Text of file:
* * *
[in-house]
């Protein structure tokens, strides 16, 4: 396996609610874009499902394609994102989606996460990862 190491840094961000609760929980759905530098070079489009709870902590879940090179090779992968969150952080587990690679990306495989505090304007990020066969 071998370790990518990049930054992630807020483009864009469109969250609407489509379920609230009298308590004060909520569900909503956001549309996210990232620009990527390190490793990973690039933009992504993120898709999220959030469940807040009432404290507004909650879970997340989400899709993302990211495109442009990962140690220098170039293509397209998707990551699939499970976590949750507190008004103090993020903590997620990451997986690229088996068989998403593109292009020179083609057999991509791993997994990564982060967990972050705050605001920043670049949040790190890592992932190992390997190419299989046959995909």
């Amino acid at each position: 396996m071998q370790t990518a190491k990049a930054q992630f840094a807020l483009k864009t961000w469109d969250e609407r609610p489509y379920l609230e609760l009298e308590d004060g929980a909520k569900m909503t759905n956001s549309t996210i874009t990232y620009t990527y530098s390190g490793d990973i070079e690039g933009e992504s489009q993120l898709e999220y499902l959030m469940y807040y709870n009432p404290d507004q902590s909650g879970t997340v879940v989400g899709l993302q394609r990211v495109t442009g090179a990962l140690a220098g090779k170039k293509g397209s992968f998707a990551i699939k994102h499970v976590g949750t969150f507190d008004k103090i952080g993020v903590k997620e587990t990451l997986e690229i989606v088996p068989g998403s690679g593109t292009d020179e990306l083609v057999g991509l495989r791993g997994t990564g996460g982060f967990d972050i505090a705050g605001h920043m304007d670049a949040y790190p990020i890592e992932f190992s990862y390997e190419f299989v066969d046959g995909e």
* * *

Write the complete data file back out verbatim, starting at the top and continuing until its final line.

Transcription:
[in-house]
């Protein structure tokens, strides 16, 4: 396996609610874009499902394609994102989606996460990862 190491840094961000609760929980759905530098070079489009709870902590879940090179090779992968969150952080587990690679990306495989505090304007990020066969 071998370790990518990049930054992630807020483009864009469109969250609407489509379920609230009298308590004060909520569900909503956001549309996210990232620009990527390190490793990973690039933009992504993120898709999220959030469940807040009432404290507004909650879970997340989400899709993302990211495109442009990962140690220098170039293509397209998707990551699939499970976590949750507190008004103090993020903590997620990451997986690229088996068989998403593109292009020179083609057999991509791993997994990564982060967990972050705050605001920043670049949040790190890592992932190992390997190419299989046959995909």
């Amino acid at each position: 396996m071998q370790t990518a190491k990049a930054q992630f840094a807020l483009k864009t961000w469109d969250e609407r609610p489509y379920l609230e609760l009298e308590d004060g929980a909520k569900m909503t759905n956001s549309t996210i874009t990232y620009t990527y530098s390190g490793d990973i070079e690039g933009e992504s489009q993120l898709e999220y499902l959030m469940y807040y709870n009432p404290d507004q902590s909650g879970t997340v879940v989400g899709l993302q394609r990211v495109t442009g090179a990962l140690a220098g090779k170039k293509g397209s992968f998707a990551i699939k994102h499970v976590g949750t969150f507190d008004k103090i952080g993020v903590k997620e587990t990451l997986e690229i989606v088996p068989g998403s690679g593109t292009d020179e990306l083609v057999g991509l495989r791993g997994t990564g996460g982060f967990d972050i505090a705050g605001h920043m304007d670049a949040y790190p990020i890592e992932f190992s990862y390997e190419f299989v066969d046959g995909e």